As you complete the main acts of the game as Jack, you'll then play a brief 'Junction' before moving onto the next Act. What makes these Junctions so compelling is that you actually play as the lead antagonist, Paul Serene, and you are forced to make some difficult decisions which alter events in the game, and TV show, going forward. These sections are very intriguing, as you may be torn what to choose based on who you wish to side with at any given time. Some story details are minor changes, while others are quite drastic, compelling you to play through again just to see the other outcomes.

After the brief Junction is played, and your choice(s) are made, you are then treated to a roughly 30 minute TV episode that plays out based on your previous choice(s). At first it's a little odd having the live action 'cutscenes', but they filmed, acted, and shot so well that I wish Quantum Break was a real TV show on cable that I could tune into every week. As a whole, it's a very streamlined experience, though the fantastic storytelling and acting obviously plays a major role in this success.

Interestingly, these TV episodes are not contained on the disc/digital version itself, and are streamed as you watch them. For most people that are connected this is no big deal, for those that aren't though, you will be missing out somewhat. Luckily, there is an download option, albeit a massive 76GB one, should you want to have the episodes on your hard drive or plan on being offline in the future. While you won't be missing anything absolutely integral by skipping or not being able to stream the TV show, you will miss out on a mass amount of subplot, extremely interesting story elements, and some amazing acting from everyone involved.

I'm a big fan of Easter eggs, and Quantum Break is full of them. If you're a big Remedy fan, you'll be grinning from ear to ear when you happen upon some of the better ones. And if you happen to be a huge Microsoft fan, you'll be happy to know that everyone in this story uses a Lumia phone and Surface. If you pre-ordered the game digitally through the Xbox Store, you'll also get the PC version for Windows 10 as well, free of charge. This is a big deal, as it's showing Microsoft's commitment once again for PC gaming and showcasing that you'll be able to use cross-platform saves as well. Play on Xbox One and pick back up where you left off on PC, and vice versa.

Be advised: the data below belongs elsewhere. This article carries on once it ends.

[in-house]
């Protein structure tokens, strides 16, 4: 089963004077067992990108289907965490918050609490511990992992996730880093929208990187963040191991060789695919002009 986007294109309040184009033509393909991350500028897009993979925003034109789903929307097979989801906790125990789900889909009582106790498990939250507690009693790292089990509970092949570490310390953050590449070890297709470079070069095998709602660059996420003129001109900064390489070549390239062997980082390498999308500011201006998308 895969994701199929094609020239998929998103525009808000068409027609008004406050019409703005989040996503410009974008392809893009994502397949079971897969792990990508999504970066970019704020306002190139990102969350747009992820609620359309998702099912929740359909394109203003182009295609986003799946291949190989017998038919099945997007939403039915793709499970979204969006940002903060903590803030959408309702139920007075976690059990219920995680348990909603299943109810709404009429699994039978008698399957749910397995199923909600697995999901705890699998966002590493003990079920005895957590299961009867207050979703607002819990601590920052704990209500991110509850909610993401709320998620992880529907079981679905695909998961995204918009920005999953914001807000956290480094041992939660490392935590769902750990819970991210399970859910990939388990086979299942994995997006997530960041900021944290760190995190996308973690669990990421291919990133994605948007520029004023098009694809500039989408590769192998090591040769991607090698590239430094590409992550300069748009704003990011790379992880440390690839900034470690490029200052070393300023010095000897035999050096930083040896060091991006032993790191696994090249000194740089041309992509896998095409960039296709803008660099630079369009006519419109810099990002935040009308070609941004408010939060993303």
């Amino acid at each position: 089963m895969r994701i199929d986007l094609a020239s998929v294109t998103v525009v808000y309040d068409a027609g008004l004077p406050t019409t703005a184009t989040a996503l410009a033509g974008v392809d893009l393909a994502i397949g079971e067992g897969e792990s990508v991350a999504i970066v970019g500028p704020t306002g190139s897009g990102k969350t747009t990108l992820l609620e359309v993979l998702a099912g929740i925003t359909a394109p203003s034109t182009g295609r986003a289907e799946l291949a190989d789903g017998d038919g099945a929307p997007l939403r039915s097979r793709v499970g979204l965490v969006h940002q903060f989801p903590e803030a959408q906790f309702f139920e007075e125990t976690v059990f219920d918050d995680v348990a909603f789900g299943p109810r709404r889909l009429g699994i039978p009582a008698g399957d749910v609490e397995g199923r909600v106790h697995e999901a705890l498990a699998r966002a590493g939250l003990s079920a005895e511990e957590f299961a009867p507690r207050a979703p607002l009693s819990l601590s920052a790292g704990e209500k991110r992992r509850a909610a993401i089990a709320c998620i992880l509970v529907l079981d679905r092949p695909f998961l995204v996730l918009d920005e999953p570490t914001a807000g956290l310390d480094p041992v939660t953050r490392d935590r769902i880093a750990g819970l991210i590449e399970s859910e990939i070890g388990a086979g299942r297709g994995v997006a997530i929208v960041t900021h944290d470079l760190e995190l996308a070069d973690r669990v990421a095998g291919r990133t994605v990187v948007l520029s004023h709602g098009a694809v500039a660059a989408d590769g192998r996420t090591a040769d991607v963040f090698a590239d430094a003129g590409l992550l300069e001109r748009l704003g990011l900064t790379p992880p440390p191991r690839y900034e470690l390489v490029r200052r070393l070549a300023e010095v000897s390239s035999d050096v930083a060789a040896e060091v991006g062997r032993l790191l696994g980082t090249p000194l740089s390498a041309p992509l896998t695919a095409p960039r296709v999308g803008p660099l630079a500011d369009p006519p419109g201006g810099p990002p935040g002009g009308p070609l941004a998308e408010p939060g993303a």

Quantum Break is a unique experience, blending a great game with a great story and character development alongside a TV show. Mastermind Sam Lake and the team at Remedy have raided the bar once again, showcasing their ability to blend immersive and compelling storytelling alongside fun and diverse gaming mechanics. The technology behind the scenes is incredible, as even the in-game cutscenes showcase the smallest facial movements which sometimes tells much more than just a line of dialogue.

I truly believe Remedy has something special on its hands with Quantum Break. While some might see its focus on a single player only experience a negative, the other side to that argument is that this is one of the best single player experiences you'll have to date because of the focused precision of delivering a smart and compelling narrative with enough reasons to play through at least twice, if not more. I do hope that we get some form of DLC in the future just so I can spend more time within Quantum Break's time shattered world.

Overall: 9.3 / 10
Gameplay: 9.0 / 10
Visuals: 9.5 / 10
Sound: 10.0 / 10